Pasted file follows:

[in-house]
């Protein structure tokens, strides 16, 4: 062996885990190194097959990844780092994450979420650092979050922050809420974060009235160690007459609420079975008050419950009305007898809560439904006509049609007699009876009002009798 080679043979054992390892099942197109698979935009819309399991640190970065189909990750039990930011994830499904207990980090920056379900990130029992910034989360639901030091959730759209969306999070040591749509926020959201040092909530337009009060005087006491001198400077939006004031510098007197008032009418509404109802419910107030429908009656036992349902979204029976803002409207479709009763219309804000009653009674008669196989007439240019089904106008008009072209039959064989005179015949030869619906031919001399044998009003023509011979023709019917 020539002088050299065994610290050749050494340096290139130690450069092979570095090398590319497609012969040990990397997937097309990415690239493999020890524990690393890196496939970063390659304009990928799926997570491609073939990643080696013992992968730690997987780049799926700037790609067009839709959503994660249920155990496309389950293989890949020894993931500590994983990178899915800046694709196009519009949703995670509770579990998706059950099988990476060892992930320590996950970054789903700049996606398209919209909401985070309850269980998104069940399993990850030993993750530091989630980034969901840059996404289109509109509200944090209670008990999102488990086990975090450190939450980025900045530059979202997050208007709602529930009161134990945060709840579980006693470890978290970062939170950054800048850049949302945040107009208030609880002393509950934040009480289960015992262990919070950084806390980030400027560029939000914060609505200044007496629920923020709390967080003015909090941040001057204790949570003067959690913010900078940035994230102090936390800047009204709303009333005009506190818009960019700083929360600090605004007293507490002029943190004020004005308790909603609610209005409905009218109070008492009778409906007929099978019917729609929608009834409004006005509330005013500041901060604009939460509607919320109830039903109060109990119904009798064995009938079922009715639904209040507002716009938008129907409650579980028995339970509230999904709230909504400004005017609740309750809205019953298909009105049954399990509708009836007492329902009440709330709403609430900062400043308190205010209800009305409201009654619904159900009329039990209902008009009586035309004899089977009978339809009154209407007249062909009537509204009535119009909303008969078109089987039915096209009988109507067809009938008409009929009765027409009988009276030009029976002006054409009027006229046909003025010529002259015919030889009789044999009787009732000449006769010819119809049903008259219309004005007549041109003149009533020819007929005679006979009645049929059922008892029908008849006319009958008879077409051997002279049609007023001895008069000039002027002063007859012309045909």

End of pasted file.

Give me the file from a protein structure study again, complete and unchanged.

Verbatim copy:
[in-house]
């Protein structure tokens, strides 16, 4: 062996885990190194097959990844780092994450979420650092979050922050809420974060009235160690007459609420079975008050419950009305007898809560439904006509049609007699009876009002009798 080679043979054992390892099942197109698979935009819309399991640190970065189909990750039990930011994830499904207990980090920056379900990130029992910034989360639901030091959730759209969306999070040591749509926020959201040092909530337009009060005087006491001198400077939006004031510098007197008032009418509404109802419910107030429908009656036992349902979204029976803002409207479709009763219309804000009653009674008669196989007439240019089904106008008009072209039959064989005179015949030869619906031919001399044998009003023509011979023709019917 020539002088050299065994610290050749050494340096290139130690450069092979570095090398590319497609012969040990990397997937097309990415690239493999020890524990690393890196496939970063390659304009990928799926997570491609073939990643080696013992992968730690997987780049799926700037790609067009839709959503994660249920155990496309389950293989890949020894993931500590994983990178899915800046694709196009519009949703995670509770579990998706059950099988990476060892992930320590996950970054789903700049996606398209919209909401985070309850269980998104069940399993990850030993993750530091989630980034969901840059996404289109509109509200944090209670008990999102488990086990975090450190939450980025900045530059979202997050208007709602529930009161134990945060709840579980006693470890978290970062939170950054800048850049949302945040107009208030609880002393509950934040009480289960015992262990919070950084806390980030400027560029939000914060609505200044007496629920923020709390967080003015909090941040001057204790949570003067959690913010900078940035994230102090936390800047009204709303009333005009506190818009960019700083929360600090605004007293507490002029943190004020004005308790909603609610209005409905009218109070008492009778409906007929099978019917729609929608009834409004006005509330005013500041901060604009939460509607919320109830039903109060109990119904009798064995009938079922009715639904209040507002716009938008129907409650579980028995339970509230999904709230909504400004005017609740309750809205019953298909009105049954399990509708009836007492329902009440709330709403609430900062400043308190205010209800009305409201009654619904159900009329039990209902008009009586035309004899089977009978339809009154209407007249062909009537509204009535119009909303008969078109089987039915096209009988109507067809009938008409009929009765027409009988009276030009029976002006054409009027006229046909003025010529002259015919030889009789044999009787009732000449006769010819119809049903008259219309004005007549041109003149009533020819007929005679006979009645049929059922008892029908008849006319009958008879077409051997002279049609007023001895008069000039002027002063007859012309045909």